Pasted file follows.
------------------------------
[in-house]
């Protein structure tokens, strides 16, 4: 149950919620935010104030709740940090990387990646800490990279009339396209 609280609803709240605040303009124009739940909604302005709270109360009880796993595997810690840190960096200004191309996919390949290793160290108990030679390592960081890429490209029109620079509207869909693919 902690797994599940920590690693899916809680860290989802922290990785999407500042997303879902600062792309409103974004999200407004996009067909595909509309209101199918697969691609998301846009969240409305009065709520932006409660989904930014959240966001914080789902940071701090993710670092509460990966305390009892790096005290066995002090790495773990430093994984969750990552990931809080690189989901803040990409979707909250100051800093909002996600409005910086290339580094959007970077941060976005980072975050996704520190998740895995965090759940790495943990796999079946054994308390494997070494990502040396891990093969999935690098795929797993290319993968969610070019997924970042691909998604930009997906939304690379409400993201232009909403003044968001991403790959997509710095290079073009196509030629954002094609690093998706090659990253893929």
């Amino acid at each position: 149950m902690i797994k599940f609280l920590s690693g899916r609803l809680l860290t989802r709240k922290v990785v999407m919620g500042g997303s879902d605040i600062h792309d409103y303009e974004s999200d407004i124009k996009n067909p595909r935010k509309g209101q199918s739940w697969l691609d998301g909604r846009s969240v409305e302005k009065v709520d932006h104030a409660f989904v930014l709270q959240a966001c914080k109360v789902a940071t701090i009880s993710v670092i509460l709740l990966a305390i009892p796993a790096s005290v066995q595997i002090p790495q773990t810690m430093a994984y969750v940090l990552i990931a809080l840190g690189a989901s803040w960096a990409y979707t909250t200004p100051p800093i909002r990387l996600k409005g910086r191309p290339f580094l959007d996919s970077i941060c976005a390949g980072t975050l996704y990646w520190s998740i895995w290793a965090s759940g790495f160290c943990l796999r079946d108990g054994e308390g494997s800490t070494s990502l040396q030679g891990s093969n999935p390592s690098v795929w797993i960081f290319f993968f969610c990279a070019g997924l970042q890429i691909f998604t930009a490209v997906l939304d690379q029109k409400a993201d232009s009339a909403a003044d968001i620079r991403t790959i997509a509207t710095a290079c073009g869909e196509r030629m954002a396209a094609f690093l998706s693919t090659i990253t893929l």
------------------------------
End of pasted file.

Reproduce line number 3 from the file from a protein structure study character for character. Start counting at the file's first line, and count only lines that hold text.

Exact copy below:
């Amino acid at each position: 149950m902690i797994k599940f609280l920590s690693g899916r609803l809680l860290t989802r709240k922290v990785v999407m919620g500042g997303s879902d605040i600062h792309d409103y303009e974004s999200d407004i124009k996009n067909p595909r935010k509309g209101q199918s739940w697969l691609d998301g909604r846009s969240v409305e302005k009065v709520d932006h104030a409660f989904v930014l709270q959240a966001c914080k109360v789902a940071t701090i009880s993710v670092i509460l709740l990966a305390i009892p796993a790096s005290v066995q595997i002090p790495q773990t810690m430093a994984y969750v940090l990552i990931a809080l840190g690189a989901s803040w960096a990409y979707t909250t200004p100051p800093i909002r990387l996600k409005g910086r191309p290339f580094l959007d996919s970077i941060c976005a390949g980072t975050l996704y990646w520190s998740i895995w290793a965090s759940g790495f160290c943990l796999r079946d108990g054994e308390g494997s800490t070494s990502l040396q030679g891990s093969n999935p390592s690098v795929w797993i960081f290319f993968f969610c990279a070019g997924l970042q890429i691909f998604t930009a490209v997906l939304d690379q029109k409400a993201d232009s009339a909403a003044d968001i620079r991403t790959i997509a509207t710095a290079c073009g869909e196509r030629m954002a396209a094609f690093l998706s693919t090659i990253t893929l």